I believe that Cognitive Science is at its best when it values many different kinds of contribution, and especially when our theoretical work maintains strong bidirectional connections to applications. If elected to the Governing Board, I would work to build stable, long-term bridges between academic and industry researchers that leverage the unique contributions that both can provide. My initial goals would be to facilitate industry participation by creating venues that advance industry-relevant conversations and discussions, and to facilitate the already-happening shift toward seeing non-academic research as high value work that lies in parallel to—not in competition with—academic questions.

Antonio Lieto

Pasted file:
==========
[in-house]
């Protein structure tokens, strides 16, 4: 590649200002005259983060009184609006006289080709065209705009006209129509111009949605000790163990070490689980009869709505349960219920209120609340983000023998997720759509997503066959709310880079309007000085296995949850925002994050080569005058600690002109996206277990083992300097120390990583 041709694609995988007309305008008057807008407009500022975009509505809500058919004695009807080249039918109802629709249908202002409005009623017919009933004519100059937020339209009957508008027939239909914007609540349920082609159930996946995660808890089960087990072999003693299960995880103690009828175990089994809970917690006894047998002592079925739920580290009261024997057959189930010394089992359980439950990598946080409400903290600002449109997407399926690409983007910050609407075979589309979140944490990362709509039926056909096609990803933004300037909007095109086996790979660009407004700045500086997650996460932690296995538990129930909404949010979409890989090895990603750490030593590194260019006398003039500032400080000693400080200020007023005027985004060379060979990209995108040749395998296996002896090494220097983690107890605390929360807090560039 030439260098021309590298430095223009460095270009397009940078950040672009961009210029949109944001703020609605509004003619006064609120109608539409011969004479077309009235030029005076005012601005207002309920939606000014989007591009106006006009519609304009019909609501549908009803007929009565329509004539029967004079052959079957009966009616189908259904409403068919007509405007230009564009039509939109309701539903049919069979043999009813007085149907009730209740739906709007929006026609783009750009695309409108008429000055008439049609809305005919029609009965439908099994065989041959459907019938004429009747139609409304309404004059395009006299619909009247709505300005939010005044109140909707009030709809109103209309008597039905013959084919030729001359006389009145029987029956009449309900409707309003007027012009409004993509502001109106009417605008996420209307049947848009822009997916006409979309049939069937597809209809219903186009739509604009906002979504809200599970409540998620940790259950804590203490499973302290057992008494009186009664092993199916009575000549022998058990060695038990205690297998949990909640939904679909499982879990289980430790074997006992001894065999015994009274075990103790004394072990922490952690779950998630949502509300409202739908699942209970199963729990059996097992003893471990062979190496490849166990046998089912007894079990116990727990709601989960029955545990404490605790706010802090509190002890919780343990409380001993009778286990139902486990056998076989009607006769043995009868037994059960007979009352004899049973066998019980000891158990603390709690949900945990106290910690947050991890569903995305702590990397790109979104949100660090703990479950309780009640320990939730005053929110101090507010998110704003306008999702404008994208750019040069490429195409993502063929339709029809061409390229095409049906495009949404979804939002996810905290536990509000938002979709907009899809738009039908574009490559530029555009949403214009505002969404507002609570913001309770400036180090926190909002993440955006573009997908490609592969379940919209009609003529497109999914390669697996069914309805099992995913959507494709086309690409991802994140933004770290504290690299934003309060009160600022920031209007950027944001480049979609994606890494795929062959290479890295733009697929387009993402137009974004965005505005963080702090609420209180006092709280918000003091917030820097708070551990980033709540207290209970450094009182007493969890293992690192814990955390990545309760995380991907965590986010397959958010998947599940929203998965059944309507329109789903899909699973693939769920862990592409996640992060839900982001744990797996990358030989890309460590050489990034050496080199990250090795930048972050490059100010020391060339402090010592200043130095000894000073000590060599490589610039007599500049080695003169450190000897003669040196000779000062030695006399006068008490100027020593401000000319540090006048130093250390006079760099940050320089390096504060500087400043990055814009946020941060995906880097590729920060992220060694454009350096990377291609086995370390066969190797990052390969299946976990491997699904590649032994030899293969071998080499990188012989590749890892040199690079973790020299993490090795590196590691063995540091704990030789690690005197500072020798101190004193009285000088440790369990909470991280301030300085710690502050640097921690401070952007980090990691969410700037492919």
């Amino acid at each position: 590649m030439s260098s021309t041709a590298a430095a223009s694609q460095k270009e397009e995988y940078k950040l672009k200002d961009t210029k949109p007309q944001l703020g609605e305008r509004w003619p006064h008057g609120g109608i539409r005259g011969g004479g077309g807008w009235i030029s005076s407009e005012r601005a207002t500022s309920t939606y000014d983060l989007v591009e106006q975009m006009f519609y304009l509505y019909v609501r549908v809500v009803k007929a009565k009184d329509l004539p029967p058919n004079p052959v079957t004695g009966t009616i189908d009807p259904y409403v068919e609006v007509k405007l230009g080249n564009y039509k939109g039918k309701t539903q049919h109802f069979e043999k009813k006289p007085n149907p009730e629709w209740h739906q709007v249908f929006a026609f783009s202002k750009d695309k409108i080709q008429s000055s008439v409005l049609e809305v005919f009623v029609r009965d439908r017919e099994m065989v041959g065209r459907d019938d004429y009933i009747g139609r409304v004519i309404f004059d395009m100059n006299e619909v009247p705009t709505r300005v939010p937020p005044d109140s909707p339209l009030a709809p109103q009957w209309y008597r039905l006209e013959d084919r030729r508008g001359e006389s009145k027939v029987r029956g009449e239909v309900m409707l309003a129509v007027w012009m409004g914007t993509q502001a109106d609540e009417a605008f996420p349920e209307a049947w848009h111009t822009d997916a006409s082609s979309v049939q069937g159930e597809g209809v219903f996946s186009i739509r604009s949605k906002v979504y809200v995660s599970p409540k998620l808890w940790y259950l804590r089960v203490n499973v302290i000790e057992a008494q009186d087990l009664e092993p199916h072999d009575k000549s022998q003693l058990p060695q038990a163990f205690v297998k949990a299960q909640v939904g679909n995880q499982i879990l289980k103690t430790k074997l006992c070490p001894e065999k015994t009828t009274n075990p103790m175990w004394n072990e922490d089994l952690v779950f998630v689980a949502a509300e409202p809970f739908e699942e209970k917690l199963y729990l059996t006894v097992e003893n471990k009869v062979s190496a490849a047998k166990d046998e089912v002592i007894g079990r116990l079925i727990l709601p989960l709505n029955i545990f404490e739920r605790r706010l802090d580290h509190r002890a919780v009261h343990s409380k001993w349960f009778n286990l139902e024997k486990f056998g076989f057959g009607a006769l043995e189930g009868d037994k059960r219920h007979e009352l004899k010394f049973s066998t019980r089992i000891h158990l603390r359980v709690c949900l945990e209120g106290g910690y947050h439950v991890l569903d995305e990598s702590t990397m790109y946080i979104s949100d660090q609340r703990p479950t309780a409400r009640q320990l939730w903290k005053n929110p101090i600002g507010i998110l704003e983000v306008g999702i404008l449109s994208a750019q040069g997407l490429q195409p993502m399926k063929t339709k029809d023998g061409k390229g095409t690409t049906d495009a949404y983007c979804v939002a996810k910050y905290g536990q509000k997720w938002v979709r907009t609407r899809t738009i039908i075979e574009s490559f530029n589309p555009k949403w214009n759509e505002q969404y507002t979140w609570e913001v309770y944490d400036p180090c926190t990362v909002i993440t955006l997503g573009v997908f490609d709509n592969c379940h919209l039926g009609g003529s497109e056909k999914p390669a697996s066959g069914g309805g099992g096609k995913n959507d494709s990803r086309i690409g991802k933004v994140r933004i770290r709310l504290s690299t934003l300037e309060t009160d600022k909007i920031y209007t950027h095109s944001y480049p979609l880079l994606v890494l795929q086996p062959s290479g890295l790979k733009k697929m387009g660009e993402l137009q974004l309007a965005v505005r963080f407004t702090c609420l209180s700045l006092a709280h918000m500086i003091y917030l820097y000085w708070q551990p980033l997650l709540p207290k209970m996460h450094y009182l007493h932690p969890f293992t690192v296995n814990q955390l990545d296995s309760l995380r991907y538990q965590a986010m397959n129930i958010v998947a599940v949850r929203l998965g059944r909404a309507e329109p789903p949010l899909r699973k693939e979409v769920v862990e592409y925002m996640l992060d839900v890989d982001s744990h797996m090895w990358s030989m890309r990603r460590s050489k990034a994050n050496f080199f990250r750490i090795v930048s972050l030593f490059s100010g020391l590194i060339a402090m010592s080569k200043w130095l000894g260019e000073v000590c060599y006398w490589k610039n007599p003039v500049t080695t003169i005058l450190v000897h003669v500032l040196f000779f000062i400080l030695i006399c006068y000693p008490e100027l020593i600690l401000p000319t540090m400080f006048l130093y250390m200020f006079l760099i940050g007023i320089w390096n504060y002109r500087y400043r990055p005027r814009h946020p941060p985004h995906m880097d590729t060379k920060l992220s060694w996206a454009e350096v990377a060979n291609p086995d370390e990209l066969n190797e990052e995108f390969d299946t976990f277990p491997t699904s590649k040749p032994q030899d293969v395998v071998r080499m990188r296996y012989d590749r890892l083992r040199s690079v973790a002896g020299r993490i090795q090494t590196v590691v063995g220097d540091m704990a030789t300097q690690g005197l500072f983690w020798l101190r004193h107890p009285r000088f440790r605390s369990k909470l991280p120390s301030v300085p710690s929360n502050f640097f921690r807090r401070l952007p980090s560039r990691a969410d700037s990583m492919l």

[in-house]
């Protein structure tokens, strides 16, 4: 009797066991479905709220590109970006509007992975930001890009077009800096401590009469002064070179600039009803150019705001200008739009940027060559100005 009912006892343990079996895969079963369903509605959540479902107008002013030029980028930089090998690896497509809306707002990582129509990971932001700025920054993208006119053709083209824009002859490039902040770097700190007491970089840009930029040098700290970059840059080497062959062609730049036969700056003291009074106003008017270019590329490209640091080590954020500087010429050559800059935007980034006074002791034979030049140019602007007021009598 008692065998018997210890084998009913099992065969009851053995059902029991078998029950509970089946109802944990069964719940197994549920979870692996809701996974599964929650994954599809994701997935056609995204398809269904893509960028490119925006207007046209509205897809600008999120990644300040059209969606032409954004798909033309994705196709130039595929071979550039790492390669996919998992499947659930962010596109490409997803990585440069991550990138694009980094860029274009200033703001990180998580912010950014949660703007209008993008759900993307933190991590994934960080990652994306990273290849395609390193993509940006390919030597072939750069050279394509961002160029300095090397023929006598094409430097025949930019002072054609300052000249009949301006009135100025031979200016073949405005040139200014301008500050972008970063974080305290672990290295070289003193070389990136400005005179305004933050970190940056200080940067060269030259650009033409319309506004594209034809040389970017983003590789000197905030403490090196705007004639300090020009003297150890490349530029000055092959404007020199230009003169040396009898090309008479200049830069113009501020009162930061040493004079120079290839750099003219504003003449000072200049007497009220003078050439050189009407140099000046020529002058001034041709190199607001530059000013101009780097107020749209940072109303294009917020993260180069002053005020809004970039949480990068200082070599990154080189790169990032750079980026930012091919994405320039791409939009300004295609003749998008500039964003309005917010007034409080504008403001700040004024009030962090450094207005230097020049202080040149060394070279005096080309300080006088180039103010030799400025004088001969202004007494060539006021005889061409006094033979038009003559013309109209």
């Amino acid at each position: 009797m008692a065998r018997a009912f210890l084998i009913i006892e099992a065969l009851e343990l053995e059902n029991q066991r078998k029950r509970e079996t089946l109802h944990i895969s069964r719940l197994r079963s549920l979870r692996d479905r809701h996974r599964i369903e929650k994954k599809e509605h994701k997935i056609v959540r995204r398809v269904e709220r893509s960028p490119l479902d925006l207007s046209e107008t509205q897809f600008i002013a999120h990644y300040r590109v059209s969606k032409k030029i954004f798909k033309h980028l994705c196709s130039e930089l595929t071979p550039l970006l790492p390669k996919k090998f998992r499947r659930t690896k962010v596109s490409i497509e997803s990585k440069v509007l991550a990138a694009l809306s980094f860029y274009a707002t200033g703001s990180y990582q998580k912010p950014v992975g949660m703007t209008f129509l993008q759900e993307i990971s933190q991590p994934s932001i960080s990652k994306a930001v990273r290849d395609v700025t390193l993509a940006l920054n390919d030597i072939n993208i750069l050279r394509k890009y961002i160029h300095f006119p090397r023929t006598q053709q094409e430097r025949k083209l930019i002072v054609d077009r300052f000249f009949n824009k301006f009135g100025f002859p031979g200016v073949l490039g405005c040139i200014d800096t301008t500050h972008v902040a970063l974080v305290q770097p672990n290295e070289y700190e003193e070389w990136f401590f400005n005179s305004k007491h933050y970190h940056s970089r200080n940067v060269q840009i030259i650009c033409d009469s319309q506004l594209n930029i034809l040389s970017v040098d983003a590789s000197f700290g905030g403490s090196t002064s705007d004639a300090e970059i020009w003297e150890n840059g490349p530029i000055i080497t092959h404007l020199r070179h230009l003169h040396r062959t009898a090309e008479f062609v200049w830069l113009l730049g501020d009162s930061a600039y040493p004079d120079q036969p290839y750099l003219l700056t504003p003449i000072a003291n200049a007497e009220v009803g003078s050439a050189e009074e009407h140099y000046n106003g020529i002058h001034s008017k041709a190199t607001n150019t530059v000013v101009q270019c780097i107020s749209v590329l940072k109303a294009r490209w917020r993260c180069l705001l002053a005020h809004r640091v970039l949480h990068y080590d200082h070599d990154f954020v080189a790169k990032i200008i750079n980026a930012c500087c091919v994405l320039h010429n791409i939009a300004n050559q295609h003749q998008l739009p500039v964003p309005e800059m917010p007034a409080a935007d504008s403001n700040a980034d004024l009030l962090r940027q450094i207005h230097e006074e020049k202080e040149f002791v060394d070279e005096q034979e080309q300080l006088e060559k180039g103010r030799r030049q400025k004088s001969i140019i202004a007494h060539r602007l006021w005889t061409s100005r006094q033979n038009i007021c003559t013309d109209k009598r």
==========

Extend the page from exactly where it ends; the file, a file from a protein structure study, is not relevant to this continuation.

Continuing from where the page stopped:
I teach Artificial Intelligence and Computational Cognitive Science at the Department of Computer Science of the University of Turin and I am a Research Associate at the ICAR-CNR Institute in Palermo (Cognitive Robotics Lab). My research revolves around the following areas: Artificial Intelligence (AI), Computational Cognitive Science, and Human-Machine Interaction. On these topics I have published more than 90 articles in international peer-reviewed conferences and journals, and the book “Cognitive Design for Artificial Minds” (Routledge, 2021). I am currently Vice-President of the Italian Association of Cognitive Science (2017-2022), ACM Distinguished Speaker on the topics of cognitively-inspired AI and computational models of cognition ( The results of my research have been obtained via collaboration with researchers and students from experimental psychology, computer science, philosophy, linguistics and neuroscience, and I am a strong advocate of interdisciplinarity and transdisciplinarity for the study of natural and “artificial” cognition. More info about my bio can be found here: